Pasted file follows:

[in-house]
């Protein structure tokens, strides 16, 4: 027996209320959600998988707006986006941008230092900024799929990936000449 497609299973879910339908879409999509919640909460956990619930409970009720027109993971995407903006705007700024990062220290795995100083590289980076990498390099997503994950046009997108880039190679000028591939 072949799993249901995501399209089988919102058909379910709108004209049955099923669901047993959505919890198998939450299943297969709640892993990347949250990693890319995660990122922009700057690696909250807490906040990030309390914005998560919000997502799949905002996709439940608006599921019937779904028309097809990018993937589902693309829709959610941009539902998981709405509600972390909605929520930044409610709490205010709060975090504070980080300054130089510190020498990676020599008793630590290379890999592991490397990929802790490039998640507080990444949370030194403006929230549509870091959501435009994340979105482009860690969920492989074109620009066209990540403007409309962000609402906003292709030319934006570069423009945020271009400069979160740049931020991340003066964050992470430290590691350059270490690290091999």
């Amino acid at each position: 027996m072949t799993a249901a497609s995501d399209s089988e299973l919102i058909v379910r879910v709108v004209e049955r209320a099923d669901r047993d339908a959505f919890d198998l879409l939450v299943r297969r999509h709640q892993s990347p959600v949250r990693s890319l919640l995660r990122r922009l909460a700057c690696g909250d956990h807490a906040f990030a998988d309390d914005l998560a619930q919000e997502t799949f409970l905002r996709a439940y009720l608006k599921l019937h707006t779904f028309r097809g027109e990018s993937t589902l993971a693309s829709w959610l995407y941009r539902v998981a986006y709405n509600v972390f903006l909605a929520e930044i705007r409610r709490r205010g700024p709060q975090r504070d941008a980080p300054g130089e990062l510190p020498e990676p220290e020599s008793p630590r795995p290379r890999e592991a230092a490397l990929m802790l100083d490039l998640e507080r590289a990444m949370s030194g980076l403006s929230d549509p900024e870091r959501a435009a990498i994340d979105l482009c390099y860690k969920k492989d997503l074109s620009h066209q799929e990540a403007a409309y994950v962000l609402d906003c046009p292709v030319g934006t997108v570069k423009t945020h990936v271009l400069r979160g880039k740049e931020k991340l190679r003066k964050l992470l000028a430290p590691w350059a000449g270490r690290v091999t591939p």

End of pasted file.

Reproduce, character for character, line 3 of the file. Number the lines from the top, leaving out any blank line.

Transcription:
């Amino acid at each position: 027996m072949t799993a249901a497609s995501d399209s089988e299973l919102i058909v379910r879910v709108v004209e049955r209320a099923d669901r047993d339908a959505f919890d198998l879409l939450v299943r297969r999509h709640q892993s990347p959600v949250r990693s890319l919640l995660r990122r922009l909460a700057c690696g909250d956990h807490a906040f990030a998988d309390d914005l998560a619930q919000e997502t799949f409970l905002r996709a439940y009720l608006k599921l019937h707006t779904f028309r097809g027109e990018s993937t589902l993971a693309s829709w959610l995407y941009r539902v998981a986006y709405n509600v972390f903006l909605a929520e930044i705007r409610r709490r205010g700024p709060q975090r504070d941008a980080p300054g130089e990062l510190p020498e990676p220290e020599s008793p630590r795995p290379r890999e592991a230092a490397l990929m802790l100083d490039l998640e507080r590289a990444m949370s030194g980076l403006s929230d549509p900024e870091r959501a435009a990498i994340d979105l482009c390099y860690k969920k492989d997503l074109s620009h066209q799929e990540a403007a409309y994950v962000l609402d906003c046009p292709v030319g934006t997108v570069k423009t945020h990936v271009l400069r979160g880039k740049e931020k991340l190679r003066k964050l992470l000028a430290p590691w350059a000449g270490r690290v091999t591939p």